Readers of this blog know that my friend/colleague Esther Allen and I co-edited a book about translation that appeared earlier this year, In Translation: Translators on Their Work And What It Means, containing many of our very favorite essays about translation. And now we are hosting a symposium featuring several of the contributors to the anthology and one lagniappe colleague who isn’t in it, all presenting material different from the essays included in the book. So what will come out of these discussions will be as much of a surprise to us as it is to you. Please come celebrate our book with us! We’ll be putting on two panels, each of them with a stellar cast, followed by a chance to raise a glass and rub shoulders.
In case you still need convincing, just take a look at the program:
3:30 – 4:45 p.m.
Mysticism in Translation
Peter Cole, Richard Sieburth, and Rosanna Warren, moderated by Susan Bernofsky
What makes mystical texts mystical, and what happens when they are transported to a new language and context? Translators of the Kabbalah (Cole), Nostradamus (Sieburth) and Jewish Catholic mystic Max Jacob (Warren) discuss the challenges and paradoxes of translating these complex bodies of thought and the mysticism inherent in the act of translation.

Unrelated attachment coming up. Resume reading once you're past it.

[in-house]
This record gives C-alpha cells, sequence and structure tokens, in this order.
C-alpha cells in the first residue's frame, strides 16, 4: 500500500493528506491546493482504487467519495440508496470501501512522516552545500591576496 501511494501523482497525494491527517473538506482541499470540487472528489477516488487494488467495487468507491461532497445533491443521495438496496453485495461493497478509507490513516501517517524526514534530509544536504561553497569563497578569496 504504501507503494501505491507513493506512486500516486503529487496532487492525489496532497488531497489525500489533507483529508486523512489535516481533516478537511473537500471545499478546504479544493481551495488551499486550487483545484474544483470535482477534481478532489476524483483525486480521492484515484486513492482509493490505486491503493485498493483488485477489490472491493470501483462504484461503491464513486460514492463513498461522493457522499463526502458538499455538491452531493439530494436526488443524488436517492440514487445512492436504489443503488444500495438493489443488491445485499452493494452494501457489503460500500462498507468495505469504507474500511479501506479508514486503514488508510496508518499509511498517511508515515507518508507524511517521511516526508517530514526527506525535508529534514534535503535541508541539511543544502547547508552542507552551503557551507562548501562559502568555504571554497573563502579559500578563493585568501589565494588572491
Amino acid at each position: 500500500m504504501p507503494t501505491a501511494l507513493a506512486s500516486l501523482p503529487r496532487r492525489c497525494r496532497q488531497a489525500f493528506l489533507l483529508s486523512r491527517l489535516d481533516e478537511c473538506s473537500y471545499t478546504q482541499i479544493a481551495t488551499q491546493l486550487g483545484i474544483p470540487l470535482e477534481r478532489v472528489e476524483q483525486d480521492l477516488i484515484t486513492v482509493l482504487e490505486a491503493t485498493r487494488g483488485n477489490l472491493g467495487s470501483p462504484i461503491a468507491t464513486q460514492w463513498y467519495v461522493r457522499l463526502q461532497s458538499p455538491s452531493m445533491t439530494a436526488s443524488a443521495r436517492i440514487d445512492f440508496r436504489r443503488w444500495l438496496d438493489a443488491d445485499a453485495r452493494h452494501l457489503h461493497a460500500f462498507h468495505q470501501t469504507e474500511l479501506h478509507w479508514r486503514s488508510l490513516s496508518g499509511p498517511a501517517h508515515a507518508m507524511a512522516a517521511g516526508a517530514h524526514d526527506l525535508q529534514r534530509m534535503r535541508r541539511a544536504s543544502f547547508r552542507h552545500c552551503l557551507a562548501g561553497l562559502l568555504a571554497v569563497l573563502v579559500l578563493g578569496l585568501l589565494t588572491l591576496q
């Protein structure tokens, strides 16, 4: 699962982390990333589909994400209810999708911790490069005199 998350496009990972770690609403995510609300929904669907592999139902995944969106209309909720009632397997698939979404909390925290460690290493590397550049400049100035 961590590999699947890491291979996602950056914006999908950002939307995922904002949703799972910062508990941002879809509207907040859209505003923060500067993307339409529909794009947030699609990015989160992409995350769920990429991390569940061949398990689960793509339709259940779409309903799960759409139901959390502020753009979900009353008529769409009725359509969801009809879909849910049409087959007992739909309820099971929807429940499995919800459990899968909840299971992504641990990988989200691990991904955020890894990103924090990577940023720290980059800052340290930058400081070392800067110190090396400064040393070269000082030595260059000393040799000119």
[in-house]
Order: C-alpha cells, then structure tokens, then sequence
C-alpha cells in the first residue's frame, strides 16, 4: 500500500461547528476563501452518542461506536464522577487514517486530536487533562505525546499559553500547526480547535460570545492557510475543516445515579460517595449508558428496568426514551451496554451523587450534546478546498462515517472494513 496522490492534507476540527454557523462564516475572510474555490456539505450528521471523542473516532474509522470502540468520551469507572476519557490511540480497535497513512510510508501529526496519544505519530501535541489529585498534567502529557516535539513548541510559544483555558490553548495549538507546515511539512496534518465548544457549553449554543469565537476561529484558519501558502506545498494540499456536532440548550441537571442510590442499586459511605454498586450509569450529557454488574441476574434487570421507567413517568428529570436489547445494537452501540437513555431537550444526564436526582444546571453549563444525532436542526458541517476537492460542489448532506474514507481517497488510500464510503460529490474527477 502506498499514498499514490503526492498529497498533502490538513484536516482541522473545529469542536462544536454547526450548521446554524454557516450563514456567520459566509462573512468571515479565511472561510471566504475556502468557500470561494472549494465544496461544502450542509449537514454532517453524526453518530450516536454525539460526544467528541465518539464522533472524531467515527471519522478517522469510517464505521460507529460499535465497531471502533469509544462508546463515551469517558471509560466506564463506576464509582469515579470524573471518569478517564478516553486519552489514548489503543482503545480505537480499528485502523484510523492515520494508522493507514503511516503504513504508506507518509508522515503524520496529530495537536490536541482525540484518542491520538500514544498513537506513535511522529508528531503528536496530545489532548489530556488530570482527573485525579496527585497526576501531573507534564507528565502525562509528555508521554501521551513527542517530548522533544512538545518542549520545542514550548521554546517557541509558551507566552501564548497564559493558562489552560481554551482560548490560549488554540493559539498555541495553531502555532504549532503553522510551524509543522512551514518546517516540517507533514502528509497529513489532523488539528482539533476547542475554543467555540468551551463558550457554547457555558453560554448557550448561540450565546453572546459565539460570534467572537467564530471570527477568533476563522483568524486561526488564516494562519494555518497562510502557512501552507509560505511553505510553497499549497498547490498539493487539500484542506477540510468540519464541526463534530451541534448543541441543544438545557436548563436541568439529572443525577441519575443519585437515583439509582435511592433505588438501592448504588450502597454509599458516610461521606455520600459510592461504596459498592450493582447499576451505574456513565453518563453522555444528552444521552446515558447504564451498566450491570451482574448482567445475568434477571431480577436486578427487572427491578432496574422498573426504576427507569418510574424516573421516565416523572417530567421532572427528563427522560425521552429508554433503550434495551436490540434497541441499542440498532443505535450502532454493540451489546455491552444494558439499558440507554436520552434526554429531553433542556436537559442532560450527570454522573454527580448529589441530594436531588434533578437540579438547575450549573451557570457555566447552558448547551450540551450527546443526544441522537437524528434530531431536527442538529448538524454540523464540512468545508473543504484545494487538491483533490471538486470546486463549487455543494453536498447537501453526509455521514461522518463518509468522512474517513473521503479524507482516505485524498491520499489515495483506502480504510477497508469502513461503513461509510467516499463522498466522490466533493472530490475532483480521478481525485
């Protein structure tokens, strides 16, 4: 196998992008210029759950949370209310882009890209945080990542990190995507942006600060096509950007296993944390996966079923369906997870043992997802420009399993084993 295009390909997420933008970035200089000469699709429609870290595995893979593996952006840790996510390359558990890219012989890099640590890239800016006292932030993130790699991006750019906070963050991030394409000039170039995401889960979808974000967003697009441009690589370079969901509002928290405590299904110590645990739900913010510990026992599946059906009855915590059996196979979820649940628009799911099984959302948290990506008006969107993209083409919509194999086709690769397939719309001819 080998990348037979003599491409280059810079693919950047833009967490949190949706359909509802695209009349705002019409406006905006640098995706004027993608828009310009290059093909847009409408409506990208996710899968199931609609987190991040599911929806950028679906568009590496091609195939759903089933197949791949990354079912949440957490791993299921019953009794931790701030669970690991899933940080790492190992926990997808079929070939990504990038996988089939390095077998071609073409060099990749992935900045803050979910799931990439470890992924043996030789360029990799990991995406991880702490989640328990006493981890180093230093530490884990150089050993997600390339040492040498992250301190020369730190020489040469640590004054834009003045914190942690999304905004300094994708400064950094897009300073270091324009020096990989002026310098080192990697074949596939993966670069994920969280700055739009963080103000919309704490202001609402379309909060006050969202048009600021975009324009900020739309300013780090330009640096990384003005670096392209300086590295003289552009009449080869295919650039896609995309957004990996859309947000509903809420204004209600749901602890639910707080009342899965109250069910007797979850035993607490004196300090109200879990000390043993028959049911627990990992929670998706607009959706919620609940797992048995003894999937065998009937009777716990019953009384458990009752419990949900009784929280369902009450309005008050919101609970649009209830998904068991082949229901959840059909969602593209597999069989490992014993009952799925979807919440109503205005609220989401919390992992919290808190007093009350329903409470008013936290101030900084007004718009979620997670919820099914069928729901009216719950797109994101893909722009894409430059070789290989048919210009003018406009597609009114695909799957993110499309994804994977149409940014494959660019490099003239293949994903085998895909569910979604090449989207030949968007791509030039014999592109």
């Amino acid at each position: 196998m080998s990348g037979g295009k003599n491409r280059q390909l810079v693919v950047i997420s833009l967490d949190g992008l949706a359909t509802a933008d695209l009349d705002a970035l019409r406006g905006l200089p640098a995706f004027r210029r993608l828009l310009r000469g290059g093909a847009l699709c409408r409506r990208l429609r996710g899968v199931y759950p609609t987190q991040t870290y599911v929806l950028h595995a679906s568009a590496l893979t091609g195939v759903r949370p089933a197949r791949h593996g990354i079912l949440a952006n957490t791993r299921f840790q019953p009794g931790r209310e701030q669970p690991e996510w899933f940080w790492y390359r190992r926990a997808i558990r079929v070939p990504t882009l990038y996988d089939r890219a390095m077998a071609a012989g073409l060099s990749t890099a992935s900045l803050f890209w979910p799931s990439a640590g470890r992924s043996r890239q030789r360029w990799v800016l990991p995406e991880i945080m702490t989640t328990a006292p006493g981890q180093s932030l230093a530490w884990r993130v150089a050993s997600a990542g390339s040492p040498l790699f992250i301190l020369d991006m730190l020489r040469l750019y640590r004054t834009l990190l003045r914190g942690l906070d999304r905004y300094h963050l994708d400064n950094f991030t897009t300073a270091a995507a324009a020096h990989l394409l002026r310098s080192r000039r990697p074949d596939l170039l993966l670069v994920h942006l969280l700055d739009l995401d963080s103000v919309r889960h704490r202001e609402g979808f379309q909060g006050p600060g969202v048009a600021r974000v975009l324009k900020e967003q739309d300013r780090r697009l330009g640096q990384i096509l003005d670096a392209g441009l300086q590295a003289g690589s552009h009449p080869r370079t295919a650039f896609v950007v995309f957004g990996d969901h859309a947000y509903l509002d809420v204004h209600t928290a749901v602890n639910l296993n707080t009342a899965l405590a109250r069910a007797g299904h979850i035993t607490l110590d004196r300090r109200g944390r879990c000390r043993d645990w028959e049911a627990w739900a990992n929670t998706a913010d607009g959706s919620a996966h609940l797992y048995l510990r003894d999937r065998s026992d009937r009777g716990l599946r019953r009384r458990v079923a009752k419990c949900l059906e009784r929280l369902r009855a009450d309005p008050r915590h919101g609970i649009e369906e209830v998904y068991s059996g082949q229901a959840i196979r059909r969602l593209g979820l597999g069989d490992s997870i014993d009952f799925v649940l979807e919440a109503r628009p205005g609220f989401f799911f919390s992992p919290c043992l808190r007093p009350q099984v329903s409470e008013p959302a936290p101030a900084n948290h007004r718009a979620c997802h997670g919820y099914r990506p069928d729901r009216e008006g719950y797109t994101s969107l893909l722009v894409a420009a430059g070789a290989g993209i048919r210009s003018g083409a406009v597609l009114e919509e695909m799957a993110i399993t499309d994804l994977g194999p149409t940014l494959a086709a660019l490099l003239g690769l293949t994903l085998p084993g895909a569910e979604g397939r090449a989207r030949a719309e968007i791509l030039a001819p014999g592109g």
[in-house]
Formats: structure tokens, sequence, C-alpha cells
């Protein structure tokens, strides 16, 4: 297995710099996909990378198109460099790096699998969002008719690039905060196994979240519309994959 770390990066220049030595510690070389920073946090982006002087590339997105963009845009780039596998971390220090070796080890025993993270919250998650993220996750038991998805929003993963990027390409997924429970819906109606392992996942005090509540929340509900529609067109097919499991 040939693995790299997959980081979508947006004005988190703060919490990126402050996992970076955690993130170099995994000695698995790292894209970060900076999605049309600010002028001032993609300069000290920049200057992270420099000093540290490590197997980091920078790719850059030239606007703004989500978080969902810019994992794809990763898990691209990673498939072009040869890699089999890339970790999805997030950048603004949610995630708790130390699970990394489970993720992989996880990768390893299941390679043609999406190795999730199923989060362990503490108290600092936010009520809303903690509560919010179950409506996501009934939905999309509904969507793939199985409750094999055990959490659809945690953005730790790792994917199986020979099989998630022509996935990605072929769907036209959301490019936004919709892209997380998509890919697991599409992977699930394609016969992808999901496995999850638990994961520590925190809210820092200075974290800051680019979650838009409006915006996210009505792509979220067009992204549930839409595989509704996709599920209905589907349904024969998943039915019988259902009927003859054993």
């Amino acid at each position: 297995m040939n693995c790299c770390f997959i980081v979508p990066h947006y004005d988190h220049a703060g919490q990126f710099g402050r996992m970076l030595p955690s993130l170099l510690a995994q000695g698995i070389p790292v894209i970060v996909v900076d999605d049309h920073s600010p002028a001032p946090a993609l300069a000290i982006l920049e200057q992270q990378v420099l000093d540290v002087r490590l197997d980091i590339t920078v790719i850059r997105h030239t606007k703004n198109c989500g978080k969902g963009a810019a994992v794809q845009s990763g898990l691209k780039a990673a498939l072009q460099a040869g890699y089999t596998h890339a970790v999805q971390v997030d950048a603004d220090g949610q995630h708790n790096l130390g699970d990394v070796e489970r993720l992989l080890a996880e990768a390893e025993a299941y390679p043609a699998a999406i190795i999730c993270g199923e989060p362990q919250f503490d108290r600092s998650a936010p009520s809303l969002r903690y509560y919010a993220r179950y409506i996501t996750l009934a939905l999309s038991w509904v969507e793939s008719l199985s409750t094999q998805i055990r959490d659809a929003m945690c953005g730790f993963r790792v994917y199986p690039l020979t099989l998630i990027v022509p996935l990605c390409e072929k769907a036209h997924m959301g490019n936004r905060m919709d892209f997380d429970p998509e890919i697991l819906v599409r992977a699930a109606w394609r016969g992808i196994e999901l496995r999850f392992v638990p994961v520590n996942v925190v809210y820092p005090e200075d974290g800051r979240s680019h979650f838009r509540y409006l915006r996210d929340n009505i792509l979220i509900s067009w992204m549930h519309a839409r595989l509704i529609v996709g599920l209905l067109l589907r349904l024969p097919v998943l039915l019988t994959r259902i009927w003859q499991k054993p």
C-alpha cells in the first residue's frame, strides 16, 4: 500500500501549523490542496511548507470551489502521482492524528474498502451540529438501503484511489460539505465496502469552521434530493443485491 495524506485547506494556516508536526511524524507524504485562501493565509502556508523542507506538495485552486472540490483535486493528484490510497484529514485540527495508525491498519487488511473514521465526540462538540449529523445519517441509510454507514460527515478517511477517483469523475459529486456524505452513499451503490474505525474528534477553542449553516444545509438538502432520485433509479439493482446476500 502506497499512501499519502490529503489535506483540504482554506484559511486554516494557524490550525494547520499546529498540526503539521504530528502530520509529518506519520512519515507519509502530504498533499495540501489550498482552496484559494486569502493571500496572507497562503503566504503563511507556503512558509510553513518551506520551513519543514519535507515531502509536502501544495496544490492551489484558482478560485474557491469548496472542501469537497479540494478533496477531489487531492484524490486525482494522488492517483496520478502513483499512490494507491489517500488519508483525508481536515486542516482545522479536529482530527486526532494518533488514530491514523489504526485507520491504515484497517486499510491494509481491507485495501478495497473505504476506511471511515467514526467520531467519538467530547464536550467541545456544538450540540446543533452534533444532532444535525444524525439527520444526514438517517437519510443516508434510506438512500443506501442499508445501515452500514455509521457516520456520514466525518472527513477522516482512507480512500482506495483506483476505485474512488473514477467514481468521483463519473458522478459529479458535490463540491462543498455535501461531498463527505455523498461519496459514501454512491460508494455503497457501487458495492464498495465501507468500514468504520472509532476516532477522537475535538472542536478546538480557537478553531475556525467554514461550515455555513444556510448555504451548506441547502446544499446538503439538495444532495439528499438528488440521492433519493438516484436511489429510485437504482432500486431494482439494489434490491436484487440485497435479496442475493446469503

5:00 – 6:15 p.m.
इंडिया (India, in other words)
With Jason Grunebaum, Christi A. Merrill, and Eliot Weinberger, moderated by Esther Allen
What forces make the contemporary Indian literature written in English so globally prominent even as the literatures of the nation’s many other languages remain, for the most part, obscure? These translators and aficionados of the literatures of India discuss the particular obstacles they face translating work from and for such a spectacularly multilingual context.
All events (including the reception) will be held at the James Gallery at the CUNY Graduate Center on Friday, Sept. 27. The symposium is being supported by a grant from Amazon and is co-sponsored by the Center for the Humanities at the CUNY Graduate Center, the Walls and Bridges Festival, and the New York Institute for the Humanities. For more information, see the Center for Humanities website.